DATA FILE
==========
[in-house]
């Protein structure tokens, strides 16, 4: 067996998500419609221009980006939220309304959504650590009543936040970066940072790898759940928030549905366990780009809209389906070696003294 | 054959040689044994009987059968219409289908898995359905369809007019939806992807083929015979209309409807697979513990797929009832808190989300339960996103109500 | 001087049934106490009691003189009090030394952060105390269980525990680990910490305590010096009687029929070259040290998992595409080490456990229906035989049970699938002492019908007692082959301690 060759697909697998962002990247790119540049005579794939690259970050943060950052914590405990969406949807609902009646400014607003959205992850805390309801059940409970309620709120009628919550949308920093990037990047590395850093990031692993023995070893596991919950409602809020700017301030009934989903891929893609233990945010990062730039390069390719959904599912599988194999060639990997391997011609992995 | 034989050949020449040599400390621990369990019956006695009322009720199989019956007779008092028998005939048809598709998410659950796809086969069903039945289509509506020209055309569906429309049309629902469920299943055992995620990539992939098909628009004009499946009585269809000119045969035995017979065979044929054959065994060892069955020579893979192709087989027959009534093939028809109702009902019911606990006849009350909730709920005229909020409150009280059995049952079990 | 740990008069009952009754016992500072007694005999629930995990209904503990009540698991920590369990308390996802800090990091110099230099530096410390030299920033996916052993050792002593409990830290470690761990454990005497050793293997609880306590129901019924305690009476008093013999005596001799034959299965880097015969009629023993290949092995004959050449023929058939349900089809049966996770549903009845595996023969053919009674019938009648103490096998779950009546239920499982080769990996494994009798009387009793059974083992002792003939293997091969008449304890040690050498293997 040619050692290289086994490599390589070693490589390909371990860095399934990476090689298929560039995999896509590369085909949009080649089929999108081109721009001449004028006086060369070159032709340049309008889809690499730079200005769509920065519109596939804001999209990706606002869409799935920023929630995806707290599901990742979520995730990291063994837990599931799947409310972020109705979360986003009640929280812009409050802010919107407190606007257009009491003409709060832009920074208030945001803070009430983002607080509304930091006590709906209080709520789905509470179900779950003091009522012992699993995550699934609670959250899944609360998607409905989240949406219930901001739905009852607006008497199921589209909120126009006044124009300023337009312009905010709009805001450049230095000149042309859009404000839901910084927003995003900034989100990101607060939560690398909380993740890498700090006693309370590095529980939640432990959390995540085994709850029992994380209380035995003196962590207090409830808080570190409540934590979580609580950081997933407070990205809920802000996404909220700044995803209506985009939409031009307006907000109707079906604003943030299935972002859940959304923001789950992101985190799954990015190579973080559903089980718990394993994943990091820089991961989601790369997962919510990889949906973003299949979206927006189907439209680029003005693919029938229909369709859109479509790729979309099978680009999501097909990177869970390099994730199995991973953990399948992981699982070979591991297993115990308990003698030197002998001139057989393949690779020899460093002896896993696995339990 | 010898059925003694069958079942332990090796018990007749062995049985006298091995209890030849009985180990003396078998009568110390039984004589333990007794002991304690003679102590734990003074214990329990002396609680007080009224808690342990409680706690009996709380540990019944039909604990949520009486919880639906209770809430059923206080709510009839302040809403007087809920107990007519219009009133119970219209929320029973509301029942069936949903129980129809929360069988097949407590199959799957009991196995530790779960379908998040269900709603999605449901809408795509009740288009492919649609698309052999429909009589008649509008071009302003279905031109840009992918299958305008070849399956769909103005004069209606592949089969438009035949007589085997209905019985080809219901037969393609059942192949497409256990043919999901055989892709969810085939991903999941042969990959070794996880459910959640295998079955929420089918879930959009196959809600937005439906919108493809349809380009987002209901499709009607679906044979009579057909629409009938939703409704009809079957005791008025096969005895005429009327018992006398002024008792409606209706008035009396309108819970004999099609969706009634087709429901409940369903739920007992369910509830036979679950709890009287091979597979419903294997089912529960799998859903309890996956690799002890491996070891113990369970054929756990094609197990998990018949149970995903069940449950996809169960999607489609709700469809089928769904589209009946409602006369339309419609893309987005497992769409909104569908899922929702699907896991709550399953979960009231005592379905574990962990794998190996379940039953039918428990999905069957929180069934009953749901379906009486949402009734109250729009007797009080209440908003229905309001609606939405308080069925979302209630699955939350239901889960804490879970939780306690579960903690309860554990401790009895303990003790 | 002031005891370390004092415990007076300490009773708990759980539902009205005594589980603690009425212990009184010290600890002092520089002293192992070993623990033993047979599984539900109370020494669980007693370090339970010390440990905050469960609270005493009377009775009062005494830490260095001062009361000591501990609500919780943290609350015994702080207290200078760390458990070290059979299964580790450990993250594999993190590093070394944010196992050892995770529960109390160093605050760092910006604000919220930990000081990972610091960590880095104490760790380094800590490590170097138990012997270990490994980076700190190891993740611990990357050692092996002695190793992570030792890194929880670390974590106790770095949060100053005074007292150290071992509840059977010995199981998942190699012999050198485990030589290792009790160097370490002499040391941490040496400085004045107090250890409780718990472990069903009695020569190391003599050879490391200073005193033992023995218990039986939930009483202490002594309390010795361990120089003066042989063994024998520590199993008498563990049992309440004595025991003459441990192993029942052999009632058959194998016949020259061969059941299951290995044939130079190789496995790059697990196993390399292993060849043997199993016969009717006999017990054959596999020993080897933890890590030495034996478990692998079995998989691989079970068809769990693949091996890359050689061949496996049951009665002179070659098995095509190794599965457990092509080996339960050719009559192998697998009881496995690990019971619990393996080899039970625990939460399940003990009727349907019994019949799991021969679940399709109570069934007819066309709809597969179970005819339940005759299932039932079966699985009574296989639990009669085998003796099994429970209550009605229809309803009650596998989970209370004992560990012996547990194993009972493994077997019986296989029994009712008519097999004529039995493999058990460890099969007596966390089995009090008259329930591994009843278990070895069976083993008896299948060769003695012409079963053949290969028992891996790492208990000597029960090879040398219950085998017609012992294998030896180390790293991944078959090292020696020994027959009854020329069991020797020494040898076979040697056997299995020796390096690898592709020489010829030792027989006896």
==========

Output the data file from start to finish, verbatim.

[in-house]
């Protein structure tokens, strides 16, 4: 067996998500419609221009980006939220309304959504650590009543936040970066940072790898759940928030549905366990780009809209389906070696003294 | 054959040689044994009987059968219409289908898995359905369809007019939806992807083929015979209309409807697979513990797929009832808190989300339960996103109500 | 001087049934106490009691003189009090030394952060105390269980525990680990910490305590010096009687029929070259040290998992595409080490456990229906035989049970699938002492019908007692082959301690 060759697909697998962002990247790119540049005579794939690259970050943060950052914590405990969406949807609902009646400014607003959205992850805390309801059940409970309620709120009628919550949308920093990037990047590395850093990031692993023995070893596991919950409602809020700017301030009934989903891929893609233990945010990062730039390069390719959904599912599988194999060639990997391997011609992995 | 034989050949020449040599400390621990369990019956006695009322009720199989019956007779008092028998005939048809598709998410659950796809086969069903039945289509509506020209055309569906429309049309629902469920299943055992995620990539992939098909628009004009499946009585269809000119045969035995017979065979044929054959065994060892069955020579893979192709087989027959009534093939028809109702009902019911606990006849009350909730709920005229909020409150009280059995049952079990 | 740990008069009952009754016992500072007694005999629930995990209904503990009540698991920590369990308390996802800090990091110099230099530096410390030299920033996916052993050792002593409990830290470690761990454990005497050793293997609880306590129901019924305690009476008093013999005596001799034959299965880097015969009629023993290949092995004959050449023929058939349900089809049966996770549903009845595996023969053919009674019938009648103490096998779950009546239920499982080769990996494994009798009387009793059974083992002792003939293997091969008449304890040690050498293997 040619050692290289086994490599390589070693490589390909371990860095399934990476090689298929560039995999896509590369085909949009080649089929999108081109721009001449004028006086060369070159032709340049309008889809690499730079200005769509920065519109596939804001999209990706606002869409799935920023929630995806707290599901990742979520995730990291063994837990599931799947409310972020109705979360986003009640929280812009409050802010919107407190606007257009009491003409709060832009920074208030945001803070009430983002607080509304930091006590709906209080709520789905509470179900779950003091009522012992699993995550699934609670959250899944609360998607409905989240949406219930901001739905009852607006008497199921589209909120126009006044124009300023337009312009905010709009805001450049230095000149042309859009404000839901910084927003995003900034989100990101607060939560690398909380993740890498700090006693309370590095529980939640432990959390995540085994709850029992994380209380035995003196962590207090409830808080570190409540934590979580609580950081997933407070990205809920802000996404909220700044995803209506985009939409031009307006907000109707079906604003943030299935972002859940959304923001789950992101985190799954990015190579973080559903089980718990394993994943990091820089991961989601790369997962919510990889949906973003299949979206927006189907439209680029003005693919029938229909369709859109479509790729979309099978680009999501097909990177869970390099994730199995991973953990399948992981699982070979591991297993115990308990003698030197002998001139057989393949690779020899460093002896896993696995339990 | 010898059925003694069958079942332990090796018990007749062995049985006298091995209890030849009985180990003396078998009568110390039984004589333990007794002991304690003679102590734990003074214990329990002396609680007080009224808690342990409680706690009996709380540990019944039909604990949520009486919880639906209770809430059923206080709510009839302040809403007087809920107990007519219009009133119970219209929320029973509301029942069936949903129980129809929360069988097949407590199959799957009991196995530790779960379908998040269900709603999605449901809408795509009740288009492919649609698309052999429909009589008649509008071009302003279905031109840009992918299958305008070849399956769909103005004069209606592949089969438009035949007589085997209905019985080809219901037969393609059942192949497409256990043919999901055989892709969810085939991903999941042969990959070794996880459910959640295998079955929420089918879930959009196959809600937005439906919108493809349809380009987002209901499709009607679906044979009579057909629409009938939703409704009809079957005791008025096969005895005429009327018992006398002024008792409606209706008035009396309108819970004999099609969706009634087709429901409940369903739920007992369910509830036979679950709890009287091979597979419903294997089912529960799998859903309890996956690799002890491996070891113990369970054929756990094609197990998990018949149970995903069940449950996809169960999607489609709700469809089928769904589209009946409602006369339309419609893309987005497992769409909104569908899922929702699907896991709550399953979960009231005592379905574990962990794998190996379940039953039918428990999905069957929180069934009953749901379906009486949402009734109250729009007797009080209440908003229905309001609606939405308080069925979302209630699955939350239901889960804490879970939780306690579960903690309860554990401790009895303990003790 | 002031005891370390004092415990007076300490009773708990759980539902009205005594589980603690009425212990009184010290600890002092520089002293192992070993623990033993047979599984539900109370020494669980007693370090339970010390440990905050469960609270005493009377009775009062005494830490260095001062009361000591501990609500919780943290609350015994702080207290200078760390458990070290059979299964580790450990993250594999993190590093070394944010196992050892995770529960109390160093605050760092910006604000919220930990000081990972610091960590880095104490760790380094800590490590170097138990012997270990490994980076700190190891993740611990990357050692092996002695190793992570030792890194929880670390974590106790770095949060100053005074007292150290071992509840059977010995199981998942190699012999050198485990030589290792009790160097370490002499040391941490040496400085004045107090250890409780718990472990069903009695020569190391003599050879490391200073005193033992023995218990039986939930009483202490002594309390010795361990120089003066042989063994024998520590199993008498563990049992309440004595025991003459441990192993029942052999009632058959194998016949020259061969059941299951290995044939130079190789496995790059697990196993390399292993060849043997199993016969009717006999017990054959596999020993080897933890890590030495034996478990692998079995998989691989079970068809769990693949091996890359050689061949496996049951009665002179070659098995095509190794599965457990092509080996339960050719009559192998697998009881496995690990019971619990393996080899039970625990939460399940003990009727349907019994019949799991021969679940399709109570069934007819066309709809597969179970005819339940005759299932039932079966699985009574296989639990009669085998003796099994429970209550009605229809309803009650596998989970209370004992560990012996547990194993009972493994077997019986296989029994009712008519097999004529039995493999058990460890099969007596966390089995009090008259329930591994009843278990070895069976083993008896299948060769003695012409079963053949290969028992891996790492208990000597029960090879040398219950085998017609012992294998030896180390790293991944078959090292020696020994027959009854020329069991020797020494040898076979040697056997299995020796390096690898592709020489010829030792027989006896």